When Victoria Beckham last week told a panel of sports experts—that is, the ladies of The View—that she thought men should not wear feathers, I took offense at the swipe directed at Evan Lysacek, the just-crowned Olympic figure skating champion. He had pumped his feathered fists after a successful short program and wore a silver snake draped around his otherwise understated black outfit during the free skate. His costume was classier than the one I wore for Purim in 1994, when I went to synagogue as Tonya Harding, the disgraced bad girl of figure skating.
It was hardly an obvious costume choice for an Orthodox girl in Brooklyn. Rollerblading around the synagogue while brandishing a baseball bat, I wore a bright purple leotard over black leggings and rouged my cheeks to beauty-pageant standards. Though my collarbone, knees, and elbows were supposed to be covered (and not in clingy spandex) in keeping with Jewish law, I got around this restriction because I was still under 12 and had yet to enter formal Jewish womanhood, when dress guidelines went from suggestion to requirement. After my Tonya night, I thought, I would go quietly into adulthood, not minding the high necks and low hemlines I would have to wear.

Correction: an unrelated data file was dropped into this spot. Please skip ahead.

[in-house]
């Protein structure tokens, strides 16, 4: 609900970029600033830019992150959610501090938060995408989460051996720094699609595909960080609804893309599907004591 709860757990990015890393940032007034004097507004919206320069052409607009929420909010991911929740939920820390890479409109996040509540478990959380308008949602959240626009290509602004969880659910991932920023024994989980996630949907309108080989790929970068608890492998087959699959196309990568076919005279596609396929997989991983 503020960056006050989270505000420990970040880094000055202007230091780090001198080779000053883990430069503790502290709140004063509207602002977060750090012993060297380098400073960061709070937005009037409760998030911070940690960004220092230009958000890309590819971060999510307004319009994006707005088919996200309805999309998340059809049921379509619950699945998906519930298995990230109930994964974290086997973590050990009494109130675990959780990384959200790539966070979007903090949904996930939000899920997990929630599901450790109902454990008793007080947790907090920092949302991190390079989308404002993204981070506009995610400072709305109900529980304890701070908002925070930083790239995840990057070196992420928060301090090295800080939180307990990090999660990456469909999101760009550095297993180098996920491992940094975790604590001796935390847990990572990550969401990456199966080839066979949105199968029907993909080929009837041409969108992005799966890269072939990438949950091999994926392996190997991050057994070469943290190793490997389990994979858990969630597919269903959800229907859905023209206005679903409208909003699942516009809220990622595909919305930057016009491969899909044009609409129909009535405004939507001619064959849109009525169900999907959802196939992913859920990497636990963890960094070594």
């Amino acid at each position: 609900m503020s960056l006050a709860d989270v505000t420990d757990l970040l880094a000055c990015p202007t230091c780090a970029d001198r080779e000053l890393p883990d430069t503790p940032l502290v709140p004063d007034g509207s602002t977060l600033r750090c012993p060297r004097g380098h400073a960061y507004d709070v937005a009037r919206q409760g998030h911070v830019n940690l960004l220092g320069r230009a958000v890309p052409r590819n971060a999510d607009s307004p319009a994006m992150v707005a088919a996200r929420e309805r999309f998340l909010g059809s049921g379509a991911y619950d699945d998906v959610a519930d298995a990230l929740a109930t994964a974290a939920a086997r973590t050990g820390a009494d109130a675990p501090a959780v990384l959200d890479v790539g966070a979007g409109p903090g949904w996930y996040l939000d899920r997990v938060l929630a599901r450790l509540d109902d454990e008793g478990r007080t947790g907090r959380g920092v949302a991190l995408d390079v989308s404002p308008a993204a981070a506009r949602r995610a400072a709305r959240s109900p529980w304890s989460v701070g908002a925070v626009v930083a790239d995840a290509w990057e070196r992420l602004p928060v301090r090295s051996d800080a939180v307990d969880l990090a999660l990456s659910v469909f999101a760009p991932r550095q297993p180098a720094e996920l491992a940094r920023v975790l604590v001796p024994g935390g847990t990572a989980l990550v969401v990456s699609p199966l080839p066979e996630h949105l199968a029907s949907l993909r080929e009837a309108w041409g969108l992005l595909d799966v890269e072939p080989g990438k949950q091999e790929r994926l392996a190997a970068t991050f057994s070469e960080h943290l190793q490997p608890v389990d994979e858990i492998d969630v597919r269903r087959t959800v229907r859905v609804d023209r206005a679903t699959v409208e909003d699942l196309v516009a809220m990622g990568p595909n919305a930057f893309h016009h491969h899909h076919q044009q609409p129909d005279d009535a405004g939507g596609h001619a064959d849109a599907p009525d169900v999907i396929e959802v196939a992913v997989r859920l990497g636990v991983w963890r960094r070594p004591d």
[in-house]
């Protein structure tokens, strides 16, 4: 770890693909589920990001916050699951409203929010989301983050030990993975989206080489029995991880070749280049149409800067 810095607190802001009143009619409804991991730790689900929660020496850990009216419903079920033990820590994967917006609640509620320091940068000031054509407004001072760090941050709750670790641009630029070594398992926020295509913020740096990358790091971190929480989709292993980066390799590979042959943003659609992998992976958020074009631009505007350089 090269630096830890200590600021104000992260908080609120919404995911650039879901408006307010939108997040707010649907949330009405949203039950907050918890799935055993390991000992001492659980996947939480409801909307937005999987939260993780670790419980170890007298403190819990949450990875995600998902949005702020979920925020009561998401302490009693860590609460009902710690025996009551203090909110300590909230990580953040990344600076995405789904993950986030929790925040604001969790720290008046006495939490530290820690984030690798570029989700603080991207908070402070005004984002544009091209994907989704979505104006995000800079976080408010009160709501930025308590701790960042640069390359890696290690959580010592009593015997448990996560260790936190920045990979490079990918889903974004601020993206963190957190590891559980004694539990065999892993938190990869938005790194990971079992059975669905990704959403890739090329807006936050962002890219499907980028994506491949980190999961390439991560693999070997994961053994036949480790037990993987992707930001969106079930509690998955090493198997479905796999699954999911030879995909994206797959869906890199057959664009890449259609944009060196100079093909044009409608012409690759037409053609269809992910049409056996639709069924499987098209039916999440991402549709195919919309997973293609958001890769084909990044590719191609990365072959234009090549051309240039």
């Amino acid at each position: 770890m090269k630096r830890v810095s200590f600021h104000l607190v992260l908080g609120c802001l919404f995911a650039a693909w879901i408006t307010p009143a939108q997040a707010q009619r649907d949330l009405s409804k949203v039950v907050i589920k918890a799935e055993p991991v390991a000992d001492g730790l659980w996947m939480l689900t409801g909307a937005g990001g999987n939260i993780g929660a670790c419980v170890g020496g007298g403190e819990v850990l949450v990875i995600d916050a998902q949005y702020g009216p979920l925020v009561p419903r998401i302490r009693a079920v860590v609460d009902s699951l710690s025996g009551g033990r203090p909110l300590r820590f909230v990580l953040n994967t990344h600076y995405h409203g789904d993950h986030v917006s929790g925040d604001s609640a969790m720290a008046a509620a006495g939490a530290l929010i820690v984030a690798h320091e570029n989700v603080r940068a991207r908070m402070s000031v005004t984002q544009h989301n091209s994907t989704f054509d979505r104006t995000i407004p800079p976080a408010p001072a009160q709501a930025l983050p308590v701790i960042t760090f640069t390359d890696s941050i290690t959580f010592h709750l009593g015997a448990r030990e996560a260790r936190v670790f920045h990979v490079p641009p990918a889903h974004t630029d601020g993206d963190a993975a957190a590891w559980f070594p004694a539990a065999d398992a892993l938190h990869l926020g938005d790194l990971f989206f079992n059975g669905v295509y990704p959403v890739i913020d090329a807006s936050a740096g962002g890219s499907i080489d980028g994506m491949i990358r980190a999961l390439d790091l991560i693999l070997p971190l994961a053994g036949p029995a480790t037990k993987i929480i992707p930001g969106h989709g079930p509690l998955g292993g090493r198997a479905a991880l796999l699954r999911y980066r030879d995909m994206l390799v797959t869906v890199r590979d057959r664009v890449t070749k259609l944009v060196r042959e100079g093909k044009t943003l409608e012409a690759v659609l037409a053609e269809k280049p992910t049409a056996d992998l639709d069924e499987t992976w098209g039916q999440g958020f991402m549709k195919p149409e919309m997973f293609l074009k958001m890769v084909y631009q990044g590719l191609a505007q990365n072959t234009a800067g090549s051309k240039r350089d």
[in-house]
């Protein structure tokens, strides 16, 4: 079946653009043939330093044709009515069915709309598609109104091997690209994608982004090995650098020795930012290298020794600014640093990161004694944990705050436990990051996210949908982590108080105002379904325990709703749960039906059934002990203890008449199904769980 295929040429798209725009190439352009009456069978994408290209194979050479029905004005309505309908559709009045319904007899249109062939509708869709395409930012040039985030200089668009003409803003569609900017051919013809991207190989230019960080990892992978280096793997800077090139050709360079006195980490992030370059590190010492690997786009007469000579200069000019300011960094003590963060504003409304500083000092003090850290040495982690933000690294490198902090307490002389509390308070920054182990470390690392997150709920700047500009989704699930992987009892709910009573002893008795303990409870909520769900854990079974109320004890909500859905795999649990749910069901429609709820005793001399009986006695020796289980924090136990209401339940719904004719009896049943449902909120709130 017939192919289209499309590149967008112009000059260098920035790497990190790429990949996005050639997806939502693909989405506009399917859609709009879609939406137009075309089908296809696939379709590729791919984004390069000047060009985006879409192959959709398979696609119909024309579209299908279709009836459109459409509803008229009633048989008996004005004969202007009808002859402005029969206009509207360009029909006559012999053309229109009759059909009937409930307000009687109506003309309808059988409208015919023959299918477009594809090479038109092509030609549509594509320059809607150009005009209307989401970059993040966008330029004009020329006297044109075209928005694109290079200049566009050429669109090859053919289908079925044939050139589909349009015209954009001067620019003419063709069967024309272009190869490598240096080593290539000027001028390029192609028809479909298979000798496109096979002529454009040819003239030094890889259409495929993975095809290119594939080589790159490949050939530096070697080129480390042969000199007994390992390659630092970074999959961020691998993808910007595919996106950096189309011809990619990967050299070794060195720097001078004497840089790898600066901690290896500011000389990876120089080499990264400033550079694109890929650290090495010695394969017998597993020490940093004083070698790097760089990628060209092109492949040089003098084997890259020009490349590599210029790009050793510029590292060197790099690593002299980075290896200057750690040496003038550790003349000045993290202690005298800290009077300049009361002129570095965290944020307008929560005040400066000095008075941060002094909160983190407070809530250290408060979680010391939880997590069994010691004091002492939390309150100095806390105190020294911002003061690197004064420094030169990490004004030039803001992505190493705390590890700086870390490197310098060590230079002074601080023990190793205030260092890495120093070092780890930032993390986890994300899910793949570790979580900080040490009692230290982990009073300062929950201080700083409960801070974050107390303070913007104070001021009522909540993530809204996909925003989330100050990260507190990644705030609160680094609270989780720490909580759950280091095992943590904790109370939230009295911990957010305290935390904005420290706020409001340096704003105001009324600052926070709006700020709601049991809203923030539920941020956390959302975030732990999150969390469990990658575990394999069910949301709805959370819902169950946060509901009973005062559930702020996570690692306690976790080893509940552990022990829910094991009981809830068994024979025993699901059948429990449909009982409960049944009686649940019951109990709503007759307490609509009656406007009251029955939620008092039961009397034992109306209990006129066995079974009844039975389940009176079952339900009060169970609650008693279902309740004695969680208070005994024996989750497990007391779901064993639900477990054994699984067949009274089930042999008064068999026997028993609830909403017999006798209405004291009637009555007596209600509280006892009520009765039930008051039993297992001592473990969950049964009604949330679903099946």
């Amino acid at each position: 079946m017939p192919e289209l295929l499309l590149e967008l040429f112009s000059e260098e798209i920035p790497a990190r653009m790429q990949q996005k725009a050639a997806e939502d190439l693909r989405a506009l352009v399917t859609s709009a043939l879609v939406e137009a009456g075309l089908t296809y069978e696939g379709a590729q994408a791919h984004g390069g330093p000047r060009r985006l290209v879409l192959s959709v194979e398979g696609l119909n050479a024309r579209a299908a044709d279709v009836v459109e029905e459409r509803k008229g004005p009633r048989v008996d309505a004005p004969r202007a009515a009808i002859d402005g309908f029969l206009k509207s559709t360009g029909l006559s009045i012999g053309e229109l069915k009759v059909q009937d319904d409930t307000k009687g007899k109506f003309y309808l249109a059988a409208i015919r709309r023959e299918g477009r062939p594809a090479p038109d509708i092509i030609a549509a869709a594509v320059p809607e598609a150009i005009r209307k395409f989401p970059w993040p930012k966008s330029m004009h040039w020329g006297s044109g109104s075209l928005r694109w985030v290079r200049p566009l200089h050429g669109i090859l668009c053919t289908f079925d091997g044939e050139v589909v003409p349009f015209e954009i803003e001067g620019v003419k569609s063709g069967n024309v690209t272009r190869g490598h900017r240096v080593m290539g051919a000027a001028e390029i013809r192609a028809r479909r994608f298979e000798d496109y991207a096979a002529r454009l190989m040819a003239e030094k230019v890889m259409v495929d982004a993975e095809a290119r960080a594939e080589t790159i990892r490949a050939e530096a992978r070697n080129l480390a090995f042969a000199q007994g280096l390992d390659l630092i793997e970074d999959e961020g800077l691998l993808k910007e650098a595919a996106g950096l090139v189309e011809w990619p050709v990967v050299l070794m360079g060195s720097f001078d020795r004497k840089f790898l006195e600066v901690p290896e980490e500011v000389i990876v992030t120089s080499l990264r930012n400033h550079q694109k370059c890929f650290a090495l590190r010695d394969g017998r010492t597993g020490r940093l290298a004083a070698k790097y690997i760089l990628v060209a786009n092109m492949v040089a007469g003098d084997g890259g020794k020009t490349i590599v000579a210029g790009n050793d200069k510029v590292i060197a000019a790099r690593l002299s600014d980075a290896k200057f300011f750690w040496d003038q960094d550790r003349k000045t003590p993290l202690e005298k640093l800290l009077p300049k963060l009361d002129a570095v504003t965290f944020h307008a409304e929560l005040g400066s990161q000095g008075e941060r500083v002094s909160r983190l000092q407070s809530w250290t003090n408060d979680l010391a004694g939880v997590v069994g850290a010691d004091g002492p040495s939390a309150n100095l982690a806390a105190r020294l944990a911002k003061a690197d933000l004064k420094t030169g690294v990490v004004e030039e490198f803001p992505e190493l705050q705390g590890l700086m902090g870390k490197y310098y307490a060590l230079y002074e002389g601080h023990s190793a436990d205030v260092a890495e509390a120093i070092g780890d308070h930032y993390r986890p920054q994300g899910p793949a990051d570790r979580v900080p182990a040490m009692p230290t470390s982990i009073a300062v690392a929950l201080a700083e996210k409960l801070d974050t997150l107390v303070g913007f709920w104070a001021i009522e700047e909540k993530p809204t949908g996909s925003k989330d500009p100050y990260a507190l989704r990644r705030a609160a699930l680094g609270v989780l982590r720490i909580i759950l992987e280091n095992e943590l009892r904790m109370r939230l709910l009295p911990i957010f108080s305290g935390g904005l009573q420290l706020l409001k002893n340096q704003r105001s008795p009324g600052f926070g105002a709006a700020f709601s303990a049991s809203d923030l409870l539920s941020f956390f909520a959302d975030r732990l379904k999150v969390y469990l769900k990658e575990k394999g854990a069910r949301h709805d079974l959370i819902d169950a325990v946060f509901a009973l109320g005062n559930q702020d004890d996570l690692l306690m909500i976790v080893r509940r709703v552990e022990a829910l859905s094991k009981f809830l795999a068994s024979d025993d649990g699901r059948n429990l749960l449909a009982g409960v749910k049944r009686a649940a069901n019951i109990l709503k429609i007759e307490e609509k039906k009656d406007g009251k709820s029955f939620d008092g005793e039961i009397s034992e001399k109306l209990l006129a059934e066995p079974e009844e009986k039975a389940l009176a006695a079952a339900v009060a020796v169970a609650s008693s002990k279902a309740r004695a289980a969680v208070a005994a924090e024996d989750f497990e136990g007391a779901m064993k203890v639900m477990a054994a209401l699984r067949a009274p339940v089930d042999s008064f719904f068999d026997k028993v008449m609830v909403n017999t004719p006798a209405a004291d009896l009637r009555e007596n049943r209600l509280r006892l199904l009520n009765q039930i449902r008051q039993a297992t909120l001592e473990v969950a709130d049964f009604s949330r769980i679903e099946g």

But when I watched television or read my sister’s People magazine, which arrived every Sabbath afternoon, I would stare at the photos of celebrities and long to wear the same low-cut dresses and short skirts. I tried but failed to imagine what I would look like in those outfits. All I could see was my uniform—a long sleeved blouse paired with a plaid skirt that fell below the knees. It was tough to envision myself as an Olympic figure skating champion in such modest attire.
I had discovered figure skating and Harding simultaneously in 1991, while watching the National Championships, having stumbled on the broadcast on a Sunday afternoon. Back then she was known for hitting jumps, not kneecaps—sort of like Yevgeny Plushenko, but marginally more artistic. Specifically, she was famous for being the first American woman to successfully land a triple axel, the Everest of women’s figure skating, in competition. I was amazed by her raw speed and power and immediately converted to Harding fandom.